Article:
Although you can feel Valentine`s still hanging in the air, next occasion to celebrate is just around the corner. Lunar New Year`s Day is this Sunday!
Thank God we get to celebrate New Year once again this year! These sort of events definitely make winter go a lot faster. And the best part is that we`re gonna have a long weekend! February is just flying by….
On the other hand, ever since Valentine`s day we don`t seem to have run out of rice cakes and redbean filled cookies in the office. Someone always keeps the stock filled up. The good news is that I`m also getting better digesting these bean stuff :) The bad news that not only the danishes and cookies are filled with sweet bean but some of the ricecakes  too :( Tho luckily you can hardly taste it in them due to their high level of sugar :D
…by the way, yesterday, I stayed a bit longer as I did not want to lose one of my `precious` CV searches that I made on Monster.com and I just wanted to finish up reviewing all the CVs before I went home. So anyway, it was around 6:15pm when they turned to me and ask if I wanted to go for dinner with them??? me – Now??? them – There will be a lot of soju! me – Sooo??? (shouldn`t they have noticed by now that I’m not big fan of drinking soju) So sadly, I skipped this one too…Finally, they`d have left after 7pm and probably drunk until `who knows what time`…and for me to get home is more than an hour from here, plus it was already getting `late`, like dark late kkkk Next time, however, I can`t dodge another one too so I`ll go with the flow and show more flexibility.
Unfortunatelly, giving me any sort of notice as when they`d plan their next event is still not an option so it seems. They said 30 min notice the best offer they can provide. What can I do?
Nevertheless, chocolates have proved to be far the best means of bribery in this country :) So this morning I set off with special Hungarian chocolates that I was hiding on one of the top shelves at home.
There is one thing You should know about Koreans that there is no man, but I mean NONE in this country who would ever refuse chocolate, bonbons or any kind of sweets. `And thanks to the chocolate they have probably even forgiven me for not having participated in `this week nighty activities`.`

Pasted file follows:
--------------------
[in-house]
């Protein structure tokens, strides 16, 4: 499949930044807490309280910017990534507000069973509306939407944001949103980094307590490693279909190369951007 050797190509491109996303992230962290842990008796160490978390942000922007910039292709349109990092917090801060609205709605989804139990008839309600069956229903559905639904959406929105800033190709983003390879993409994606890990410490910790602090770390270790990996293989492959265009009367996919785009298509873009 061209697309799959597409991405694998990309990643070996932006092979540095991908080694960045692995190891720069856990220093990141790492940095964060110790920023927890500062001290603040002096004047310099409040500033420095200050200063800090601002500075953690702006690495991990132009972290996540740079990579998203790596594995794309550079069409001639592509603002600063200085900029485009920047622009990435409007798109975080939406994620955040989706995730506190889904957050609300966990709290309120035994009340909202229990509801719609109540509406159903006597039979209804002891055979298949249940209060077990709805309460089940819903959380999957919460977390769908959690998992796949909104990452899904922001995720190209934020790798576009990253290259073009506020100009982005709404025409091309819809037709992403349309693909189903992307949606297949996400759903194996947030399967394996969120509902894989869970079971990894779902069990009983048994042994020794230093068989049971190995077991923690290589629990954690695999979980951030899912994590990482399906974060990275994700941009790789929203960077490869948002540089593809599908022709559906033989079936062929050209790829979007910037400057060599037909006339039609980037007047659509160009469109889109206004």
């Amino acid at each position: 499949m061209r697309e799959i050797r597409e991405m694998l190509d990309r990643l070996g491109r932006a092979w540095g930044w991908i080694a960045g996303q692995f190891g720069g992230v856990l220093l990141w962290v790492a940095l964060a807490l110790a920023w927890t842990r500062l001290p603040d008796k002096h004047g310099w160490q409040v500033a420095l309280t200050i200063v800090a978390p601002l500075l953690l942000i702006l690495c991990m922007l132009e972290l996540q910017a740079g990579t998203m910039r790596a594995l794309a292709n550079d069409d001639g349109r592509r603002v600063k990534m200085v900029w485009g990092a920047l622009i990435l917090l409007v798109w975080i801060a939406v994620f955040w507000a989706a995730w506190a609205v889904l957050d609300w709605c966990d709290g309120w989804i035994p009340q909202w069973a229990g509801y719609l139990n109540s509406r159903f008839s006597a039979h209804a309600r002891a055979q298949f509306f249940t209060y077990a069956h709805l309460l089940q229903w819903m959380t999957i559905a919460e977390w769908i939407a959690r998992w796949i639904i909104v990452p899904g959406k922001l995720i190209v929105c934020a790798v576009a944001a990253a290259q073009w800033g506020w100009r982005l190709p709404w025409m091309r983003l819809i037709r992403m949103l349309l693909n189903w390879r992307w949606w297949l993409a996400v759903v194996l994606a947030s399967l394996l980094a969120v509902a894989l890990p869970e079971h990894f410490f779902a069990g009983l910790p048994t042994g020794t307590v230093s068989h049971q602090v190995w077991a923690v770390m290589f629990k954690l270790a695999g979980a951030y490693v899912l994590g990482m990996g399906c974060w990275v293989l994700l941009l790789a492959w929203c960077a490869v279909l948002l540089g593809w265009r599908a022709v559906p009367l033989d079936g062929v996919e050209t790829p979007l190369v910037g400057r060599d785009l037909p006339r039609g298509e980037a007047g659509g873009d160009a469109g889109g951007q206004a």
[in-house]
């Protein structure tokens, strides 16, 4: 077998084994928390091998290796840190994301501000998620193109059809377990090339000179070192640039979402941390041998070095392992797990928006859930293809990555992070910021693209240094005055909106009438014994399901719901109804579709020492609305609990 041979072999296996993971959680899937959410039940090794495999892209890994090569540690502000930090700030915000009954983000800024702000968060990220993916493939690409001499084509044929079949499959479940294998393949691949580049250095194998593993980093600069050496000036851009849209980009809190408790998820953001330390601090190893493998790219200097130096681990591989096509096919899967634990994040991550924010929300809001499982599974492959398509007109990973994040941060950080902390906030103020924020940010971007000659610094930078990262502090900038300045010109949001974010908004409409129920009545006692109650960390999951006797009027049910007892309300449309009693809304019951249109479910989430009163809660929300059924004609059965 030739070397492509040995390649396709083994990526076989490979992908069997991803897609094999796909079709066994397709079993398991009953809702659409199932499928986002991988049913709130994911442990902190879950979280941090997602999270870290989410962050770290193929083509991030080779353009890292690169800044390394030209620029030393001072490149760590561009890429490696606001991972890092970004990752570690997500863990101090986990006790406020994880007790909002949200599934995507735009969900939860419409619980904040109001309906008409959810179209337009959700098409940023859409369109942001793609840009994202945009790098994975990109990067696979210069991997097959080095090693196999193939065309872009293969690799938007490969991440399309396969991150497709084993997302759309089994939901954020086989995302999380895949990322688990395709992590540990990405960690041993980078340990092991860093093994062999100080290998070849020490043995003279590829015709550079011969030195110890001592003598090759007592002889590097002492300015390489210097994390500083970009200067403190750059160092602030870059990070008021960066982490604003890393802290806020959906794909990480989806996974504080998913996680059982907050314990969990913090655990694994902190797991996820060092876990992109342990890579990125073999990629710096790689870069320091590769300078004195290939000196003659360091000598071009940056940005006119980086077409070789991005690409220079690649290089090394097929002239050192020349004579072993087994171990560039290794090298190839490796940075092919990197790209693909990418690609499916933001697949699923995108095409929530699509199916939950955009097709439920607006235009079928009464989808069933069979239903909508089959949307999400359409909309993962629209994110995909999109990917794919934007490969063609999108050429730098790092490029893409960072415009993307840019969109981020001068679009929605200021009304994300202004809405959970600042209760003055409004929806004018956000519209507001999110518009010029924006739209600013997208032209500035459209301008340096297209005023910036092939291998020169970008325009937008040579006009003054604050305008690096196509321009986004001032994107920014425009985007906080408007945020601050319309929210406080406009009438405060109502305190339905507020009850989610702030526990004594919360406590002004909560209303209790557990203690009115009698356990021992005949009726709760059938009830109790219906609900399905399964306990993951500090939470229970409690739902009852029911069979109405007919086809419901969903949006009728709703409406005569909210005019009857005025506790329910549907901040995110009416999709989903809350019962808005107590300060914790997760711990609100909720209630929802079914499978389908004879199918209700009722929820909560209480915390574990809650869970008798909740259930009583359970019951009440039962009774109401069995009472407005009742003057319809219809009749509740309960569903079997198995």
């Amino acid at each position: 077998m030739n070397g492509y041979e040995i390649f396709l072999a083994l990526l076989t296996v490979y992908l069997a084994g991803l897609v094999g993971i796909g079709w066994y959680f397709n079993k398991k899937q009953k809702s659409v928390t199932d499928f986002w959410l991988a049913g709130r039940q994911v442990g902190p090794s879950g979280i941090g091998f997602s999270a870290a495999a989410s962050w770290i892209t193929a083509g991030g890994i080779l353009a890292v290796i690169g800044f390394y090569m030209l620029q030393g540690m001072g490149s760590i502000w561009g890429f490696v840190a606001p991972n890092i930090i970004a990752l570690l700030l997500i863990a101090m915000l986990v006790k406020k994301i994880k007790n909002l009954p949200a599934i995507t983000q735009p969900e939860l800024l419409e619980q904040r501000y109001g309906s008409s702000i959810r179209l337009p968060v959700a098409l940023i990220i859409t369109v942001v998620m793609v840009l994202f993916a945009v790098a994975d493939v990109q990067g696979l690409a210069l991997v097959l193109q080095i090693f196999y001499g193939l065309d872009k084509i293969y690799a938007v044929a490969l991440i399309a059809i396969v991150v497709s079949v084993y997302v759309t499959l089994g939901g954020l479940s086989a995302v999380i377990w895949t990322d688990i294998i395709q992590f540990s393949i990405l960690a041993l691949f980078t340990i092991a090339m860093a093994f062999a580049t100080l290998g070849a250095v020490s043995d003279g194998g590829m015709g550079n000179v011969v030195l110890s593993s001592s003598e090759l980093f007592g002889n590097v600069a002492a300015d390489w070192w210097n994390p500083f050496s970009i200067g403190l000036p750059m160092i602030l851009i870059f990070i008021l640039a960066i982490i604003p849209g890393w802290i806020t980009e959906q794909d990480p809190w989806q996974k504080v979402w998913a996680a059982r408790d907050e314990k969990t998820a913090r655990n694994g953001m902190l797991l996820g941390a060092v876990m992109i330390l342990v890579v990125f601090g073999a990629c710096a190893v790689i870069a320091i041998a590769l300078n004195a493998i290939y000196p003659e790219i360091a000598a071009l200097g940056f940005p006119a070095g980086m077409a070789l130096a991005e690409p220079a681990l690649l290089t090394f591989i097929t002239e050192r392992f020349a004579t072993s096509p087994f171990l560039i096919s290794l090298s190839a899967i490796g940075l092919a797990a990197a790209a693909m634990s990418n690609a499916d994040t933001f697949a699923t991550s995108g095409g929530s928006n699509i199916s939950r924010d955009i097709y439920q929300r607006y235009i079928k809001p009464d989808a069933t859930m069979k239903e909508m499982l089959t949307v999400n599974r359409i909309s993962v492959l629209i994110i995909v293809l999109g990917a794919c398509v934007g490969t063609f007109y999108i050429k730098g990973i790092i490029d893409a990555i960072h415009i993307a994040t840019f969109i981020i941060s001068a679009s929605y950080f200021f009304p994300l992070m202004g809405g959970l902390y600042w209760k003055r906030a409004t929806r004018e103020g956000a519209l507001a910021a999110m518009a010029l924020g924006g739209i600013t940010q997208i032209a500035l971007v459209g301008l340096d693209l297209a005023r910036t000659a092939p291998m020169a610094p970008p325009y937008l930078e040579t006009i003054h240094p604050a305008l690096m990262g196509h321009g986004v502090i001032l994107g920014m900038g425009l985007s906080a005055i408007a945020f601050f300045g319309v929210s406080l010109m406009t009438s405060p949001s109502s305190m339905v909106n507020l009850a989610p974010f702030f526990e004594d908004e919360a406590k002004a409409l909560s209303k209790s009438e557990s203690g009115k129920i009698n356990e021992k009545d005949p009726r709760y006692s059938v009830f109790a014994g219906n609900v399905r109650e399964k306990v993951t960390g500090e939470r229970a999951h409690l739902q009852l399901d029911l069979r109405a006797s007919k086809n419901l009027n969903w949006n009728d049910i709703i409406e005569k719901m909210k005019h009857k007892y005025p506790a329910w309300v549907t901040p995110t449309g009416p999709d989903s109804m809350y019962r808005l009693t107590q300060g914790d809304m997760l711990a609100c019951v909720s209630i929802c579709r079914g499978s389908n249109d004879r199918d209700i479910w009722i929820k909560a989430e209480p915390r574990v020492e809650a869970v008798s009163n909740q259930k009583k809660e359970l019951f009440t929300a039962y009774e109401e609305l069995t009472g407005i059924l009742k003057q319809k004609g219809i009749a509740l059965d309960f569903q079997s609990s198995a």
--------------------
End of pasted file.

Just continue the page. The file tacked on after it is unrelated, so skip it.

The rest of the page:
Elevator episode

The following episode took place in one of the elevators after lunch today.
We were all standing in front of the elevator waiting for it to come when two foreign faces showed up in the queue. One of my Korean colleagues jumped right out to greet them then they started chatting. Okay, I know, up until now, nothing unusual occurred. But all of a sudden, we realised that they were not speaking English but some other Eastern European language. As it turned out HS, my colleague, speaks fluent Polish and the two guys he was talking to were indeed from Poland! They’ve got some project they’re working on here in the headquarters.As it turned out later, HS majored in Polish linguistic and he lived in Poland for almost 2 years. It was funniest thing to hear a Korean speak a Slavic language a lot better than English!
Incredible things turn out every day but I’ve lost track of them so I can’t recall every single story…
Anyway, where was I? So we were in the elevator when the three of them were still chatting in Polish and all my peers were looking HS enviously – but in a friendly way – and wished they could speak a unique language like him. Then they all turned to me begging to teach them a few words in Hungarian so they can show off with something special too :) So I taught them a few basics and now they’re very proud to say the followings: szia, sziasztok, magyar…this is as far as we could get during an elevator ride :)